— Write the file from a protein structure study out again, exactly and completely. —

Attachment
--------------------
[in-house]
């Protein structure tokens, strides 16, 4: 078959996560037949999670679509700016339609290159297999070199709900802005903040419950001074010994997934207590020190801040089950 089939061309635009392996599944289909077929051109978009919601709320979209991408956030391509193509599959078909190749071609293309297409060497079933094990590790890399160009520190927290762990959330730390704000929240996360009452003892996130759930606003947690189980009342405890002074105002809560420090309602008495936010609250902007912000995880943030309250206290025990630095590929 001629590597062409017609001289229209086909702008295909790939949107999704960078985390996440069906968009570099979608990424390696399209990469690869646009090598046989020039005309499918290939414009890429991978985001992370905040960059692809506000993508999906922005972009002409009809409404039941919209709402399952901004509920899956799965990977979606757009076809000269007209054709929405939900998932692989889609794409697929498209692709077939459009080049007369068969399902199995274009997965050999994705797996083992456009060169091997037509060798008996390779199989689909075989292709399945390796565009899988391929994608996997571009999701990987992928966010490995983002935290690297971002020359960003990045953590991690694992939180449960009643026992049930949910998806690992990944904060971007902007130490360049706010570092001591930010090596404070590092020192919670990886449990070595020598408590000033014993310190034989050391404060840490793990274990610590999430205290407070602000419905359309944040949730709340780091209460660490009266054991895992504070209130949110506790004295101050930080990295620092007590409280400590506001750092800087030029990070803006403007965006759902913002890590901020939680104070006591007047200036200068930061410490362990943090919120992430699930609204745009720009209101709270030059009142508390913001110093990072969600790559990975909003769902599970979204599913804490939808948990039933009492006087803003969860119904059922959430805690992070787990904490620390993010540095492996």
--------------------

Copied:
[in-house]
């Protein structure tokens, strides 16, 4: 078959996560037949999670679509700016339609290159297999070199709900802005903040419950001074010994997934207590020190801040089950 089939061309635009392996599944289909077929051109978009919601709320979209991408956030391509193509599959078909190749071609293309297409060497079933094990590790890399160009520190927290762990959330730390704000929240996360009452003892996130759930606003947690189980009342405890002074105002809560420090309602008495936010609250902007912000995880943030309250206290025990630095590929 001629590597062409017609001289229209086909702008295909790939949107999704960078985390996440069906968009570099979608990424390696399209990469690869646009090598046989020039005309499918290939414009890429991978985001992370905040960059692809506000993508999906922005972009002409009809409404039941919209709402399952901004509920899956799965990977979606757009076809000269007209054709929405939900998932692989889609794409697929498209692709077939459009080049007369068969399902199995274009997965050999994705797996083992456009060169091997037509060798008996390779199989689909075989292709399945390796565009899988391929994608996997571009999701990987992928966010490995983002935290690297971002020359960003990045953590991690694992939180449960009643026992049930949910998806690992990944904060971007902007130490360049706010570092001591930010090596404070590092020192919670990886449990070595020598408590000033014993310190034989050391404060840490793990274990610590999430205290407070602000419905359309944040949730709340780091209460660490009266054991895992504070209130949110506790004295101050930080990295620092007590409280400590506001750092800087030029990070803006403007965006759902913002890590901020939680104070006591007047200036200068930061410490362990943090919120992430699930609204745009720009209101709270030059009142508390913001110093990072969600790559990975909003769902599970979204599913804490939808948990039933009492006087803003969860119904059922959430805690992070787990904490620390993010540095492996």